• In the lumbosacral plexus: a bundle of nerves near the hip
  • Below the piriformis muscle: Where the sciatic nerve leaves the pelvic area, low in the buttock area (Piriformis Syndrome) or along the leg

6. Sciatica FAQ: What causes injury to the sciatic nerve?

This Sciatica FAQ has many answers:

  • Ruptured intervertebral discs: This is the most common cause of sciatica
  • Piriformis syndrome: Compression of the sciatic nerve by the piriformis muscle
  • Pressure on the fibers of the sciatic nerve caused by narrowing of the spinal canal
  • Spondylolisthesis: one vertebra slips out of alignment and presses on the sciatic nerve
  • Tumors: this is rarely a cause of sciatica
  • Sacroiliac Joint Derangement: bones in the lower back and buttocks become misaligned. This rarely causes symptoms such as tingling, numbness or weakness, but it often causes low back pain

7. Sciatica FAQ: How is sciatica treated?

This Sciatica FAQ also has several answers. Over-the-counter pain medications are effective for treating most cases of sciatica. Nonsteroidal anti-inflammatories, such as ibuprofen, help to reduce the inflammation as well as relieve pain. Other answers to this Sciatica FAQ may include:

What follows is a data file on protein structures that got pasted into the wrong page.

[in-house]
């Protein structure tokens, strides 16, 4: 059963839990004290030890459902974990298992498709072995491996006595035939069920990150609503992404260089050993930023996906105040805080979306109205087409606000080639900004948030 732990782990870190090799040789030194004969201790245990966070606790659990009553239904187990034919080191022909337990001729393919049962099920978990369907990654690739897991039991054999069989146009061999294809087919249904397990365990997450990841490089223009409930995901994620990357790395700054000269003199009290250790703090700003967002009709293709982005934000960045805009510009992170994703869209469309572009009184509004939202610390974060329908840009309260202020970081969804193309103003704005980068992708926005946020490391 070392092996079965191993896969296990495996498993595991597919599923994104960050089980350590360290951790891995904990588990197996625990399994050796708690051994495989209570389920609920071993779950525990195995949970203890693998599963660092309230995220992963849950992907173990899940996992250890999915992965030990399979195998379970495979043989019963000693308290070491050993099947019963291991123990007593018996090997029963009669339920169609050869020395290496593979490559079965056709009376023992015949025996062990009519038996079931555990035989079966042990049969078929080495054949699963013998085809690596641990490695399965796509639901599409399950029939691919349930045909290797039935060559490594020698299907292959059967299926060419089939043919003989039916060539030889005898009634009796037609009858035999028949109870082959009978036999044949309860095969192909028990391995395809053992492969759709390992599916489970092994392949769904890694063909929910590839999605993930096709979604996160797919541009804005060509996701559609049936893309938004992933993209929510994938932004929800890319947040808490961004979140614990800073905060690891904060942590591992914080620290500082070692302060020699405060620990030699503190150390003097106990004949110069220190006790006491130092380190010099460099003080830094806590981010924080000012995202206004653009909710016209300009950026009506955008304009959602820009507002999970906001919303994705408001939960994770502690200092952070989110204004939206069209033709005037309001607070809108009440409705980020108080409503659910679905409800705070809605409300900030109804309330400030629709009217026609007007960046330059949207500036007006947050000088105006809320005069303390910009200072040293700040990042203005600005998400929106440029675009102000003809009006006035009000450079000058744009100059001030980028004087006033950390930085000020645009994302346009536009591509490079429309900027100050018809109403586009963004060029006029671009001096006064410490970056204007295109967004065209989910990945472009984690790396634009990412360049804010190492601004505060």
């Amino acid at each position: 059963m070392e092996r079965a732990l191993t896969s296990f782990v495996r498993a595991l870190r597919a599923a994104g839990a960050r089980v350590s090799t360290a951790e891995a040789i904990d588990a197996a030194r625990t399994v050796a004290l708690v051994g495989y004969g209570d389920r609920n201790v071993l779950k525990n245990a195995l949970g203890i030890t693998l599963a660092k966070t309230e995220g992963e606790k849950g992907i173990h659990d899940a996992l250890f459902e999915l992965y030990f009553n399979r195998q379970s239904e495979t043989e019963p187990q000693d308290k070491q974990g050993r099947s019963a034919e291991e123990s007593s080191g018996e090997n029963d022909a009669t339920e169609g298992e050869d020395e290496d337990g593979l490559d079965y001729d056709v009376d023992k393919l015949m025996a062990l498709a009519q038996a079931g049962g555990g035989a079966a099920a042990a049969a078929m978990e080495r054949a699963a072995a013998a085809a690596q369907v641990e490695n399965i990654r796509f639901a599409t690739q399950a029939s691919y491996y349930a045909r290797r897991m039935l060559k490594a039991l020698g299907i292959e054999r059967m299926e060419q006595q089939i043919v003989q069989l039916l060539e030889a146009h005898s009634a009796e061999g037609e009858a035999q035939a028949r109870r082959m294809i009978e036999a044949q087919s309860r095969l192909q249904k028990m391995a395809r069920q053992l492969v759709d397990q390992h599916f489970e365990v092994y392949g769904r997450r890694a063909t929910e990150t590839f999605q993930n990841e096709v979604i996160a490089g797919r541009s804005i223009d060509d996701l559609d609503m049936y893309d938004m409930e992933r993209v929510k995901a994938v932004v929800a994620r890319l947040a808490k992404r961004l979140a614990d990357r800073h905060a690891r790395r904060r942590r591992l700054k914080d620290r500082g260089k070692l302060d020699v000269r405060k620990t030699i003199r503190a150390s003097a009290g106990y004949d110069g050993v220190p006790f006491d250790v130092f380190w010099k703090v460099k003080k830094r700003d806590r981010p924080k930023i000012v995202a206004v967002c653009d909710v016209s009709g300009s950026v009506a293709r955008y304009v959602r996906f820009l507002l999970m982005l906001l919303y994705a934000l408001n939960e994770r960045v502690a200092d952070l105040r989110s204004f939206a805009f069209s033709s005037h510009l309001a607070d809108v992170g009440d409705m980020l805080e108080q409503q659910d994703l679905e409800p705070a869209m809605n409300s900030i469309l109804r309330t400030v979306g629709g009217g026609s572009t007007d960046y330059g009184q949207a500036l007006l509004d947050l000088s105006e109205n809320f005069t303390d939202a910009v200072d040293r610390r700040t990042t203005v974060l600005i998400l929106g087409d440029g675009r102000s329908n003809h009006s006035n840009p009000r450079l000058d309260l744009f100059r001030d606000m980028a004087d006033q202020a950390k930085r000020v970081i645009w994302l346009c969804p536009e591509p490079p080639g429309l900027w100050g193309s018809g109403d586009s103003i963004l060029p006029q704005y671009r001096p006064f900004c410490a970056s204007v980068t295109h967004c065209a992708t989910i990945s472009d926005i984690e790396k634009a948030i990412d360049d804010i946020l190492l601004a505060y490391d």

• Physical therapy
  • Exercise and special positionings such as Alexander Technique and Feldenkrais
  • Spinal manipulation
  • Injections of anesthetics, steroids or Botulinum toxins
  • Surgery
  • Acupuncture
  • Yoga

Changing environmental factors may be beneficial as an answer to the Sciatica FAQ. For example, desk height, or the firmness of a mattress may need to be adjusted. "Mind over matter" techniques are also sometimes helpful.

8. Sciatica FAQ: Can sciatica be cured?

Usually, the cause of sciatica can be identified and the condition alleviated. Communication with your physician is essential. Be sure to ask for information and notify your doctor of any changes in your condition.

Pain caused by sciatica can be alleviated, however, drugs and medications can't cure sciatica. Drugs prescribed by doctors and specialists simply treat the symptoms but doesn't have any effect on the underlying cause. The pain you feel may diminish or disappear for some time, but as long as the back problems continue, anything can trigger another jolt of symptoms.

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Questions & Answers
Q:
What is the best way to treat permanent back and neck pain and stiffness?
A:

Here are some tips:

Neck Pain Tips: Sleep with a cervical pillow

Orthopedic or cervical pillows are made with special contours to support the space beneath the neck and head. They are also more concave for the head and provide more support to the neck.